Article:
Wednesday, 1 June 2016

John Carpenter on Eighties Horror

Spoiler alert - he thought most of it wasn't very good.

You can see his interview at Terror Time. Here are some choice quotes.
“One springs from an organic idea and has a truly artist’s eye working.” He continued on, comparing Friday The 13th and Texas Chainsaw “And Friday the 13th, I feel, affects me as very cynical. It’s very cynical moviemaking. It just doesn’t rise above its cheapness. I think the reason that all these slasher movies came in the ’80s was a lot of folks said ‘look at that Halloween movie. It was made for peanuts, and look at the money it’s made! We can make money like that. That’s what the teenagers want to see.’ So they just started making them, cranking them out…most of them were awful.”
Of course 'most of them were awful' is a verdict that can readily be offered on almost any decades genre offerings. But I do think he has a point about the Eighties. Very few of the horror movies of that period have worn well. Yet much of the science fiction has endured and some - Blade Runner, The Terminator, Aliens, Close Encounters - are regarded as classics of their kind. They set templates and standards in a way that Seventies horror did.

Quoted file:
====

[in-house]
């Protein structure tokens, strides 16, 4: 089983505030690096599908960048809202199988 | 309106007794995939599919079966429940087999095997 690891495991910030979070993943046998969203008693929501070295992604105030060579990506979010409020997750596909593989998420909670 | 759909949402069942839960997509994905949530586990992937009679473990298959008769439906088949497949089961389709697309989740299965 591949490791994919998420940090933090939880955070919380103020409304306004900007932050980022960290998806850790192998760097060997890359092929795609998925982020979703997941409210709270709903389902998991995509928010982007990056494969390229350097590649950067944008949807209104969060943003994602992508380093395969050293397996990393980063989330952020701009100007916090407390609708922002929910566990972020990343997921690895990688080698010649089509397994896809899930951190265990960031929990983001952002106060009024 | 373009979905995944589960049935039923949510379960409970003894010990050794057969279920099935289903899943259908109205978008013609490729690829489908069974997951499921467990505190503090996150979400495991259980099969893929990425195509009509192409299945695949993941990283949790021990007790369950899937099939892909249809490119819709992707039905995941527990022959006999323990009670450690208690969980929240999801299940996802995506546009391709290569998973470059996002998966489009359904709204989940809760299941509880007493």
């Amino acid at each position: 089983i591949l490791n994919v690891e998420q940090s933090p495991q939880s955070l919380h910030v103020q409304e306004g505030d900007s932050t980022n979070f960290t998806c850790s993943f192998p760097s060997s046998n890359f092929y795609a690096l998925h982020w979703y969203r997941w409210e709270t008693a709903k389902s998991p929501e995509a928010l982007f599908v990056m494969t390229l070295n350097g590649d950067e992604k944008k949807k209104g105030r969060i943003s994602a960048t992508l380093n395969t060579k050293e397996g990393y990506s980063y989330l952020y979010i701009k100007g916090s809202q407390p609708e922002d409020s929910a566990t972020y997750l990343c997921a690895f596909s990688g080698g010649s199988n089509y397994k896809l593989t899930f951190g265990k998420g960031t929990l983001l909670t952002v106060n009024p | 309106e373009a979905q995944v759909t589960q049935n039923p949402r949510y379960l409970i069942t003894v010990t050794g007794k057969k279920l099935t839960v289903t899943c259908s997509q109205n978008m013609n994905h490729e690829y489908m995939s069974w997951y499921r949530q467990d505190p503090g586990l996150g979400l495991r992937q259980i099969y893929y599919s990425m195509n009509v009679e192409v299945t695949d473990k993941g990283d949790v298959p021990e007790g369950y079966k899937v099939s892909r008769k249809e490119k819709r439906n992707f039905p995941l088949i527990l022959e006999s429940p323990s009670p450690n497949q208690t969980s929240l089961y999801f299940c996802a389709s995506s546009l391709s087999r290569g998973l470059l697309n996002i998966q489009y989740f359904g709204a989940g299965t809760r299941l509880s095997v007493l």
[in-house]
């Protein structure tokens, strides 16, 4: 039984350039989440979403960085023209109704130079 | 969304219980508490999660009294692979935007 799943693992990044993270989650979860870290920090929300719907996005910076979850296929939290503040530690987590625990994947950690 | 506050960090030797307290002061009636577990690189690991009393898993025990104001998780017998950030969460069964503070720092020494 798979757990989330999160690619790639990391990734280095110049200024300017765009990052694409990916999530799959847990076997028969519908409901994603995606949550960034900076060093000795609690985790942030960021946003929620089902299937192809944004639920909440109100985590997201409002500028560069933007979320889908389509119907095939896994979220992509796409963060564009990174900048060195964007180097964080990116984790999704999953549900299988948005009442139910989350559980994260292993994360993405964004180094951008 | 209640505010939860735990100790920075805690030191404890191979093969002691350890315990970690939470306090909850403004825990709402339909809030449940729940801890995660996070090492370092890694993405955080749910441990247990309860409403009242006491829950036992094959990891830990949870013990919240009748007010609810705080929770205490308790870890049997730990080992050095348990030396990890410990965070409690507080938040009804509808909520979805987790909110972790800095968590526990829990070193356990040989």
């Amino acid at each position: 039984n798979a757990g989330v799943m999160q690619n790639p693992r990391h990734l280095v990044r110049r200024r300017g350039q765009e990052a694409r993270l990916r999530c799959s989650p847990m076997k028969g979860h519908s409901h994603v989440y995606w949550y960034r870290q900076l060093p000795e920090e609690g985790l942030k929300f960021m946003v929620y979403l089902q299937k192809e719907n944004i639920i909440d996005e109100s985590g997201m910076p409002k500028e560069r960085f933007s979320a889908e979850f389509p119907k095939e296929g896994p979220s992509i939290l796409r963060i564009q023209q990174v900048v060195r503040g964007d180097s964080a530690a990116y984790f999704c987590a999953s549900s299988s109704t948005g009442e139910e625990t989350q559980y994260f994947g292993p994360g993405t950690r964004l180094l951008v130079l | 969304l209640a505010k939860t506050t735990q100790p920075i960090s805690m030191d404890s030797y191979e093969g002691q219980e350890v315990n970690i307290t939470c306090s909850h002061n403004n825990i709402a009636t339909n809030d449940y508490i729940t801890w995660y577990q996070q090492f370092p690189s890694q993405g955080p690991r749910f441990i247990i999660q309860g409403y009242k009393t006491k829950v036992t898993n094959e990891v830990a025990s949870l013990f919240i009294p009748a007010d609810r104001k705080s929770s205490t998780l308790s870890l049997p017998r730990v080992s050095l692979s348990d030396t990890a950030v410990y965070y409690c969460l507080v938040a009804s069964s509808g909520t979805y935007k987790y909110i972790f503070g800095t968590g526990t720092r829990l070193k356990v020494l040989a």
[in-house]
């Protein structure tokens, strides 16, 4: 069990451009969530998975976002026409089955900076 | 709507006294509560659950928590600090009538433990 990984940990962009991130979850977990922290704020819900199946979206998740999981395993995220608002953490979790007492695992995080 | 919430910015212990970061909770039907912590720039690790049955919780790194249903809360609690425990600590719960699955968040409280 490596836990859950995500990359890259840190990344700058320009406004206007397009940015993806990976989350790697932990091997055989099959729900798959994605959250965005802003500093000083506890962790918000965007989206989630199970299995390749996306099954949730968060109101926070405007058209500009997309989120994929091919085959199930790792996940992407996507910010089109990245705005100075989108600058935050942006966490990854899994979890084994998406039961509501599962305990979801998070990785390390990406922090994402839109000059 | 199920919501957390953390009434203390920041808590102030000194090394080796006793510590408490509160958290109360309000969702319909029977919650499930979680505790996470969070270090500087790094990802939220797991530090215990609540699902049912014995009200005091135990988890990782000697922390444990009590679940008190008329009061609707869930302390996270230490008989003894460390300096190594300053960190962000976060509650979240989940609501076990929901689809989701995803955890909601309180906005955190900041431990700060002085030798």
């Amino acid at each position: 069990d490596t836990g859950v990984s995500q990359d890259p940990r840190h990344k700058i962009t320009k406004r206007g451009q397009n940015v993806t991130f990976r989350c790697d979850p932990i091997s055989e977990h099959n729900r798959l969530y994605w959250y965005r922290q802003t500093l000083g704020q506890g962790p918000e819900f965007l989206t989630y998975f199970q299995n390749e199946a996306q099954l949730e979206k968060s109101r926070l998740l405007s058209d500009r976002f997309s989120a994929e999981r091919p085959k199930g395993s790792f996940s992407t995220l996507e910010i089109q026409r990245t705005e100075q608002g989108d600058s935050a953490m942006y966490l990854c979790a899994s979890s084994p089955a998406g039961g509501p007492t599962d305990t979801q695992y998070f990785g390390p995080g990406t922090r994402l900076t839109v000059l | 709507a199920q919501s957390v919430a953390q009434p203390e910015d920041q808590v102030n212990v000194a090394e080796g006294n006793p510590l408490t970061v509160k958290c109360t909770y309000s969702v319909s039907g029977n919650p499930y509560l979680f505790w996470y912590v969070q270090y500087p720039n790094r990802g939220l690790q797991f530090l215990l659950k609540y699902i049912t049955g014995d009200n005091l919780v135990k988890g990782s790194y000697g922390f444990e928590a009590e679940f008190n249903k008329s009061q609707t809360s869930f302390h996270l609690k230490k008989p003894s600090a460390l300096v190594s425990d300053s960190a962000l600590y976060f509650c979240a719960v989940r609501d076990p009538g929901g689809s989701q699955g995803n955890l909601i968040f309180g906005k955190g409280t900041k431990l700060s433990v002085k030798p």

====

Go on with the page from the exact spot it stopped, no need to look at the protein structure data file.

Perhaps that's the real issue, that the ground-breaking work in horror film had already been done by Carpenter and others in the mid-to-late Seventies, leaving the way open for hacks to rip-off all the money-spinning tropes. Oh well. One of my favourite horror movies is an old-school ghost story that kicked off the Eighties. If only that standard had been maintained.

1 comment:

Oscar Solis said...

I'm hard pressed to remember any good horror films released during the 80s. There were The Changeling, An American Werewolf In London, The Howling, the beautiful Company Of Wolves, The Shining, the delirious Re-Animator and a few others. But, unfortunately, it was dominated by slasher films. It also seems to be the era where characters really started spending half the film's running time wandering around and encountering false scares before meeting a grisly end, setting up a trend that continues, unfortunately, to this day. Recently I was watching The Bride of Frankenstein and Son of Dracula as well as some Val Lewton movies and was amazed at the difference in films of that era and films from the 80's on. The former films were entirely plot driven, with a story that filled the running time from start to finish whereas most films now are merely setups for scares. They were also filled with a real sense of fantasy, even if they were horror films, something many, if not most films released today, lack.